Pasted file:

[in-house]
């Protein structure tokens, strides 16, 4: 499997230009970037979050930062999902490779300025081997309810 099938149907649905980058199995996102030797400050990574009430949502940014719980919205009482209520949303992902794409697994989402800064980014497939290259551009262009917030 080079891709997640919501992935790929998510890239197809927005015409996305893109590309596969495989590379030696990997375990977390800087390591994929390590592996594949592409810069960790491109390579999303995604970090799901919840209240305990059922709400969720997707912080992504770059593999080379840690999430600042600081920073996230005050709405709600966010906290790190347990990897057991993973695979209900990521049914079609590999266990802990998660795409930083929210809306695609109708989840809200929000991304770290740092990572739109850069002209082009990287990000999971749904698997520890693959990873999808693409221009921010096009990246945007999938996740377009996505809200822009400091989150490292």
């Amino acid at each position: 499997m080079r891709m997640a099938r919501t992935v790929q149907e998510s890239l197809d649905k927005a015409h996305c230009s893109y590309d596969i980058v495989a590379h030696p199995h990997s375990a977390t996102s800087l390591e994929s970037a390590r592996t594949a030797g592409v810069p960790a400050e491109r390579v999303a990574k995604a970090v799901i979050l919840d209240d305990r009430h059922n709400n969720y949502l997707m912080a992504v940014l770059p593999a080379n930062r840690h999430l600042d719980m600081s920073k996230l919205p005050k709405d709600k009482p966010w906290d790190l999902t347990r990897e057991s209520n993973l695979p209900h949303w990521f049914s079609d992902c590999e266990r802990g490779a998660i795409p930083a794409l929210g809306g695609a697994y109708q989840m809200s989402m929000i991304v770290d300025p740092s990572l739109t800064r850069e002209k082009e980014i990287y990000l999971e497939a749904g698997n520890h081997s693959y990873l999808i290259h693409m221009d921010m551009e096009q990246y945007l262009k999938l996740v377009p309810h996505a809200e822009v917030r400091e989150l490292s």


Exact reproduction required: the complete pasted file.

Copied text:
[in-house]
């Protein structure tokens, strides 16, 4: 499997230009970037979050930062999902490779300025081997309810 099938149907649905980058199995996102030797400050990574009430949502940014719980919205009482209520949303992902794409697994989402800064980014497939290259551009262009917030 080079891709997640919501992935790929998510890239197809927005015409996305893109590309596969495989590379030696990997375990977390800087390591994929390590592996594949592409810069960790491109390579999303995604970090799901919840209240305990059922709400969720997707912080992504770059593999080379840690999430600042600081920073996230005050709405709600966010906290790190347990990897057991993973695979209900990521049914079609590999266990802990998660795409930083929210809306695609109708989840809200929000991304770290740092990572739109850069002209082009990287990000999971749904698997520890693959990873999808693409221009921010096009990246945007999938996740377009996505809200822009400091989150490292």
């Amino acid at each position: 499997m080079r891709m997640a099938r919501t992935v790929q149907e998510s890239l197809d649905k927005a015409h996305c230009s893109y590309d596969i980058v495989a590379h030696p199995h990997s375990a977390t996102s800087l390591e994929s970037a390590r592996t594949a030797g592409v810069p960790a400050e491109r390579v999303a990574k995604a970090v799901i979050l919840d209240d305990r009430h059922n709400n969720y949502l997707m912080a992504v940014l770059p593999a080379n930062r840690h999430l600042d719980m600081s920073k996230l919205p005050k709405d709600k009482p966010w906290d790190l999902t347990r990897e057991s209520n993973l695979p209900h949303w990521f049914s079609d992902c590999e266990r802990g490779a998660i795409p930083a794409l929210g809306g695609a697994y109708q989840m809200s989402m929000i991304v770290d300025p740092s990572l739109t800064r850069e002209k082009e980014i990287y990000l999971e497939a749904g698997n520890h081997s693959y990873l999808i290259h693409m221009d921010m551009e096009q990246y945007l262009k999938l996740v377009p309810h996505a809200e822009v917030r400091e989150l490292s």